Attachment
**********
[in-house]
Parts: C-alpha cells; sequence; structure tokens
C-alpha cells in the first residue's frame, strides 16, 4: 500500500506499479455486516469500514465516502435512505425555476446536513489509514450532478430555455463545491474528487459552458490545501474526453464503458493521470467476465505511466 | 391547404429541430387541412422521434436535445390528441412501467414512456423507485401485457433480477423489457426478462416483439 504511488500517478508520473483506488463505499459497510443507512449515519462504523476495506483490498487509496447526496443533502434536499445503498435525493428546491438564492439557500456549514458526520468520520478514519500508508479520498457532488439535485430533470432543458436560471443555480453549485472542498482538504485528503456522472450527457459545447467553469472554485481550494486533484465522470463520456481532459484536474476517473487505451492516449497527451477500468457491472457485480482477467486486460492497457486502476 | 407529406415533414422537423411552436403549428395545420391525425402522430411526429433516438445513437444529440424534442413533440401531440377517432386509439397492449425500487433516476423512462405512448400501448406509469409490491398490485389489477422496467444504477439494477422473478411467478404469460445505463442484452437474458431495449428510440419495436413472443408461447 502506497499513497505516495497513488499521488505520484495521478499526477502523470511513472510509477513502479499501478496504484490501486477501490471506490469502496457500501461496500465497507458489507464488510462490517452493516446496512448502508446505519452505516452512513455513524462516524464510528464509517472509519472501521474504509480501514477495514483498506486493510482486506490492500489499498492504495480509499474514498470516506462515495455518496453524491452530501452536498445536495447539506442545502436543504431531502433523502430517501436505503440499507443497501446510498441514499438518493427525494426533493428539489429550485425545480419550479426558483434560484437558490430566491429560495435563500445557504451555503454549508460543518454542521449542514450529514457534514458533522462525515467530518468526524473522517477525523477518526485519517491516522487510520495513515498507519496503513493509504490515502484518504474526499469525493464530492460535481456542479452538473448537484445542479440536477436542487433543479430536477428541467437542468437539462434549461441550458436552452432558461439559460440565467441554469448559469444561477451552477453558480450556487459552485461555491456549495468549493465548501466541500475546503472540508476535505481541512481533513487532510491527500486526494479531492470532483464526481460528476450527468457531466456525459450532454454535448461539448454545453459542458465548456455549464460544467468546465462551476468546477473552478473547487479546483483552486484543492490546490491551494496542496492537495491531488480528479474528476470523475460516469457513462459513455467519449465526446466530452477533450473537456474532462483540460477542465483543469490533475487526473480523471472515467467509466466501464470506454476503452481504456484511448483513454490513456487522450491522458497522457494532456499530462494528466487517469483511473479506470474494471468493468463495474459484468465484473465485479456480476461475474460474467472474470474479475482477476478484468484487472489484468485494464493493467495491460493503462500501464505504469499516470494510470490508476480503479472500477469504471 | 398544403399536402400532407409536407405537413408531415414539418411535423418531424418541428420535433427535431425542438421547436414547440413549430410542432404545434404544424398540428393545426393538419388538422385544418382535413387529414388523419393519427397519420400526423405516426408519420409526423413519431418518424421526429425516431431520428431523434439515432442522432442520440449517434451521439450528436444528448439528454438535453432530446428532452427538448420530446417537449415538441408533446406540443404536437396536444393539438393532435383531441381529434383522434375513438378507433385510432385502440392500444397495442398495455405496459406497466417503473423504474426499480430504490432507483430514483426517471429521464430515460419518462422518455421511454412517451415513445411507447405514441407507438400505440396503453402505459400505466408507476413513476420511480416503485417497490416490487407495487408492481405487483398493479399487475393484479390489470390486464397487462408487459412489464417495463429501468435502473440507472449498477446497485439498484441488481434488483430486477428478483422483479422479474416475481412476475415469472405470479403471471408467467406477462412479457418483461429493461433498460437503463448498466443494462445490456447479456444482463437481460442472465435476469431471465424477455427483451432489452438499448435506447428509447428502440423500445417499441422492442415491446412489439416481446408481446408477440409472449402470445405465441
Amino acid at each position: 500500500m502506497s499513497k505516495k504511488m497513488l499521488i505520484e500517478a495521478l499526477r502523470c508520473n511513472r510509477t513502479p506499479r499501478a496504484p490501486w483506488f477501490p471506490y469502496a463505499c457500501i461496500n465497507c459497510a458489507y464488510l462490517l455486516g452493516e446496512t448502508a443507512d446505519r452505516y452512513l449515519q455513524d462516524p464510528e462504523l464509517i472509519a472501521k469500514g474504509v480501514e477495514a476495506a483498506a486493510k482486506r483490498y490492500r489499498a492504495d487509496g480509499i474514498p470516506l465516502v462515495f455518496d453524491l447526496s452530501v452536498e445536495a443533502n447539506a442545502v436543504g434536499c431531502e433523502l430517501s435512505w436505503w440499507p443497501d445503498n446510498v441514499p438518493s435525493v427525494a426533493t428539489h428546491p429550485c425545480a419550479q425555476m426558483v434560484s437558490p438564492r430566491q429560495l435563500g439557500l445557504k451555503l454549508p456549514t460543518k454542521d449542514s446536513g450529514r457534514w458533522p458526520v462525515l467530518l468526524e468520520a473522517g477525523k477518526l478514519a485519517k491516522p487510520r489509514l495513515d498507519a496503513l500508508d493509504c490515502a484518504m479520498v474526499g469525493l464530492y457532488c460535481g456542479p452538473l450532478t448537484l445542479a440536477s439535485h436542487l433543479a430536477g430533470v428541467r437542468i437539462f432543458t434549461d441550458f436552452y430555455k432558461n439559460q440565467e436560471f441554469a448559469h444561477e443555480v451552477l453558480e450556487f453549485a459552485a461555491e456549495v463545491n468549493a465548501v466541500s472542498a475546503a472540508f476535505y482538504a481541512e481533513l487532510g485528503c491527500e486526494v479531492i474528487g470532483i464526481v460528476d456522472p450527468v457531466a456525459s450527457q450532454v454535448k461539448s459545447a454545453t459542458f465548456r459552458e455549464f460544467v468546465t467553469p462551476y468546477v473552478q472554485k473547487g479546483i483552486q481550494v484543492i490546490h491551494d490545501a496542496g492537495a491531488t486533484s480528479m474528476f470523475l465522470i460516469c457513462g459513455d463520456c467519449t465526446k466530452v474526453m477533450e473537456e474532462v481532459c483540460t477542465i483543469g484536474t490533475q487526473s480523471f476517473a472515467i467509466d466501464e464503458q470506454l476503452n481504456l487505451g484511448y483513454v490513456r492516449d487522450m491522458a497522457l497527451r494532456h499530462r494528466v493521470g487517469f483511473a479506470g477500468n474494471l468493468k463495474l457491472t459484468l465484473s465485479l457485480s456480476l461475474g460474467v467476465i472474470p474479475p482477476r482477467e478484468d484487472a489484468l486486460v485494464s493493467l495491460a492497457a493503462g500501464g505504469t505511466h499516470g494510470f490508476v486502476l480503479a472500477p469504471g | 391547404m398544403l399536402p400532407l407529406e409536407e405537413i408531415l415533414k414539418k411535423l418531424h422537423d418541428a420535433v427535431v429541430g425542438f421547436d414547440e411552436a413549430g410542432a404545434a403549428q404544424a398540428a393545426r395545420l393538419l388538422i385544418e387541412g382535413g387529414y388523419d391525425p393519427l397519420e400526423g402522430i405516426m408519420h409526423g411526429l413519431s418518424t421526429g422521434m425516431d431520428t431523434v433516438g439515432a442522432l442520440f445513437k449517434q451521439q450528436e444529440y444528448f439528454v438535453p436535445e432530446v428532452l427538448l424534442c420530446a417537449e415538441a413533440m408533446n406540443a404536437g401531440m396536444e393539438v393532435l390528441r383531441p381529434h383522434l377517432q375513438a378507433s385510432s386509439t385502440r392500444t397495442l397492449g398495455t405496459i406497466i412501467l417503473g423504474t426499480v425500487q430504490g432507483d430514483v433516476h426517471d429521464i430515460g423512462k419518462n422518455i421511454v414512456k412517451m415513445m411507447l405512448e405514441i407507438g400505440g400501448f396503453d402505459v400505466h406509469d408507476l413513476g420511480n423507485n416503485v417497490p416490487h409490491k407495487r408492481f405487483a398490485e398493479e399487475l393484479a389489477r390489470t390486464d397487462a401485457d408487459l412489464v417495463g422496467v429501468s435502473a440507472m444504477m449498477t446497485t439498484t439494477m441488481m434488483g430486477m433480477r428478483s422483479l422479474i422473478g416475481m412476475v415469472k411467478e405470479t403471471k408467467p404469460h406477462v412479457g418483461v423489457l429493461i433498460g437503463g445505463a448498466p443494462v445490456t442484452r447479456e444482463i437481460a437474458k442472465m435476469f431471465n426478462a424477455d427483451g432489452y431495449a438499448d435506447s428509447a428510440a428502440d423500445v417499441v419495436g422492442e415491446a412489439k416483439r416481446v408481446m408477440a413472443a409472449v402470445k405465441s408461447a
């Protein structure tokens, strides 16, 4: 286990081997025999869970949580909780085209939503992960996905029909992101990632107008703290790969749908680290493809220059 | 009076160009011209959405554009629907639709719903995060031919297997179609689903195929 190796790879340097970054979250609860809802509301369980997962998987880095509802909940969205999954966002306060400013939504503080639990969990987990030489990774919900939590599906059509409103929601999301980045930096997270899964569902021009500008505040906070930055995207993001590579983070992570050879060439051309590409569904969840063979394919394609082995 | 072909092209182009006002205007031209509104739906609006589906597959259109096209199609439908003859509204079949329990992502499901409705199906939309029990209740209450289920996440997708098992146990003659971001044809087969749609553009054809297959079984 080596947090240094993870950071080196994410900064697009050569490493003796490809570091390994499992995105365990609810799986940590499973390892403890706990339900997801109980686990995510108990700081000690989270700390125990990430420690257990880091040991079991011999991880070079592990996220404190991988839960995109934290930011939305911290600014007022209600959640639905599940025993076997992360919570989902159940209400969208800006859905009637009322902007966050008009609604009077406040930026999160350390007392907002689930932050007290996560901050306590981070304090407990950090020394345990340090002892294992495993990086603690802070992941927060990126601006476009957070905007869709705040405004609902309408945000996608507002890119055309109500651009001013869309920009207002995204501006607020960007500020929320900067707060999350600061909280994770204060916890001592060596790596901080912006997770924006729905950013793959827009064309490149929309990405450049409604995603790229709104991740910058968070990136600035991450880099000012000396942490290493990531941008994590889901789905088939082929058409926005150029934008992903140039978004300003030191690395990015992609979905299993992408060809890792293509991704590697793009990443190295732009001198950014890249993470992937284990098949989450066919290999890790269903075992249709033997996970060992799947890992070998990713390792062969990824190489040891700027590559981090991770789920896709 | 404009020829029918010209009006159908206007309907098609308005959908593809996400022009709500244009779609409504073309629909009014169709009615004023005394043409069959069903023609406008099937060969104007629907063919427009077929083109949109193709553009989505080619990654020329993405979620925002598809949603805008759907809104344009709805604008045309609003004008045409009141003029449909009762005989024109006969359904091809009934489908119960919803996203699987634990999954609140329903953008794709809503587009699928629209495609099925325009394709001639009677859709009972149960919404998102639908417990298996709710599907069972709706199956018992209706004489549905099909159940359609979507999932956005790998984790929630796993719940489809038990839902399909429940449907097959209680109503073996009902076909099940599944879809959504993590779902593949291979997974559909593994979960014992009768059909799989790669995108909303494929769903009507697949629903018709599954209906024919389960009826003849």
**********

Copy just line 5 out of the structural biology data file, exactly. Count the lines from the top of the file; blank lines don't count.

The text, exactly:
């Protein structure tokens, strides 16, 4: 286990081997025999869970949580909780085209939503992960996905029909992101990632107008703290790969749908680290493809220059 | 009076160009011209959405554009629907639709719903995060031919297997179609689903195929 190796790879340097970054979250609860809802509301369980997962998987880095509802909940969205999954966002306060400013939504503080639990969990987990030489990774919900939590599906059509409103929601999301980045930096997270899964569902021009500008505040906070930055995207993001590579983070992570050879060439051309590409569904969840063979394919394609082995 | 072909092209182009006002205007031209509104739906609006589906597959259109096209199609439908003859509204079949329990992502499901409705199906939309029990209740209450289920996440997708098992146990003659971001044809087969749609553009054809297959079984 080596947090240094993870950071080196994410900064697009050569490493003796490809570091390994499992995105365990609810799986940590499973390892403890706990339900997801109980686990995510108990700081000690989270700390125990990430420690257990880091040991079991011999991880070079592990996220404190991988839960995109934290930011939305911290600014007022209600959640639905599940025993076997992360919570989902159940209400969208800006859905009637009322902007966050008009609604009077406040930026999160350390007392907002689930932050007290996560901050306590981070304090407990950090020394345990340090002892294992495993990086603690802070992941927060990126601006476009957070905007869709705040405004609902309408945000996608507002890119055309109500651009001013869309920009207002995204501006607020960007500020929320900067707060999350600061909280994770204060916890001592060596790596901080912006997770924006729905950013793959827009064309490149929309990405450049409604995603790229709104991740910058968070990136600035991450880099000012000396942490290493990531941008994590889901789905088939082929058409926005150029934008992903140039978004300003030191690395990015992609979905299993992408060809890792293509991704590697793009990443190295732009001198950014890249993470992937284990098949989450066919290999890790269903075992249709033997996970060992799947890992070998990713390792062969990824190489040891700027590559981090991770789920896709 | 404009020829029918010209009006159908206007309907098609308005959908593809996400022009709500244009779609409504073309629909009014169709009615004023005394043409069959069903023609406008099937060969104007629907063919427009077929083109949109193709553009989505080619990654020329993405979620925002598809949603805008759907809104344009709805604008045309609003004008045409009141003029449909009762005989024109006969359904091809009934489908119960919803996203699987634990999954609140329903953008794709809503587009699928629209495609099925325009394709001639009677859709009972149960919404998102639908417990298996709710599907069972709706199956018992209706004489549905099909159940359609979507999932956005790998984790929630796993719940489809038990839902399909429940449907097959209680109503073996009902076909099940599944879809959504993590779902593949291979997974559909593994979960014992009768059909799989790669995108909303494929769903009507697949629903018709599954209906024919389960009826003849």